Magazine subscriptions that are full of useful information about gardening, cooking and homesteading.  I keep every issue of mine for reference.

Garden fun and games for farmscapers of all ages and for the future farmscapers.

Indoor Urban Farmscaping  for someone who may have limited indoor growing space.

Make sure you click the pic to go to Amazon! 

Happy Holidays!

Patti and the My Urban Farmscapers Team

Building a Cold Frame

16 Sep

I was driving around northern Michigan today and noticed some of the leaves starting to change color. Then I realized that with the first frost date rapidly approaching, it was time to think about protecting my garden. Plants such as basil and peppers won’t tolerate temperatures below 50 degrees Fahrenheit let alone a frost. I suddenly felt the urgent need to harvest everything before it was too late.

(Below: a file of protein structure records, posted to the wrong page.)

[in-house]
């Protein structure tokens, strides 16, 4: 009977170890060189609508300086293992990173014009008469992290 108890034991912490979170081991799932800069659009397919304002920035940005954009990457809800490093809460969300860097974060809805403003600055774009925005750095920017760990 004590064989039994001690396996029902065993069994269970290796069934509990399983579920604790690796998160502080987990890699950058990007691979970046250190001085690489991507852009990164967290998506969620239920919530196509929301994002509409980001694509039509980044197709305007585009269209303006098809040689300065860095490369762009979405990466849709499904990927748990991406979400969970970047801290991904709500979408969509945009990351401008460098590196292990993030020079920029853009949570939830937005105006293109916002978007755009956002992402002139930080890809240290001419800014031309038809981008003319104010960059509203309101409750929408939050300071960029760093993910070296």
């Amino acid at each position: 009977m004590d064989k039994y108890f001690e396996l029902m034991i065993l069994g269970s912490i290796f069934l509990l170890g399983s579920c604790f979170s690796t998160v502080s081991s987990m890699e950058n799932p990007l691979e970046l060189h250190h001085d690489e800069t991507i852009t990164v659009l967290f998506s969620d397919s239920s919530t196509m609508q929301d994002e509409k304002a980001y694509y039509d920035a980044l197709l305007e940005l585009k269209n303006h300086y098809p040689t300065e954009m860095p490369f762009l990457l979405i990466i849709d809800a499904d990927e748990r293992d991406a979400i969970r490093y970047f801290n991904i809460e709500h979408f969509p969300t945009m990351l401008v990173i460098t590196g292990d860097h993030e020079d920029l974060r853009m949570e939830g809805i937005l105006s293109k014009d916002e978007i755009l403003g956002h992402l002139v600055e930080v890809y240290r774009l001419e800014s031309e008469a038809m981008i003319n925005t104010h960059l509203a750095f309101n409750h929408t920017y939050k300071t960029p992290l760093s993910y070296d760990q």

You can extend your growing season long into the fall, maybe into winter in a small unheated greenhouse or cold frame for some crops such as carrots, beets, spinach and arugula. Remember how early spring came? I got so tired of covering and uncovering plants. Hot, cold, hot cold. Well, nighttime temperatures are what you need to pay close attention to now, and the covering and uncovering is about to start again. If it is going to dip down below that magic 50 degrees, protect your warm season vegetables like tomatoes which can tolerate an occasional dip, but then you will start to notice how the fruits stop maturing and they aren’t turning red. Best to pick them and make some fried green tomatoes. If you want to seriously continue to garden and save what you can, you can build a simple cold frame. WARNING!!! You can now cook your cool season crops on a sunny day. So not only do you need to keep them warm at night, you need to keep them cool on a sunny day. For now, protect with newspaper or lightweight fabric such as a frost cloth which is available from Johnny’s Selected Seeds. Protect this way on these occasional frosty nights, and prepare for colder temperatures by building a simple cold frame like I did here.

I cut 1/2 inch PVC pipes 10 feet long. Since my beds are raised it was easy to push them into the ground on one side. The bed that I am working on is 4 feet by 8 feet. I have equally spaced 5 PVC pipes (you only see part of it here).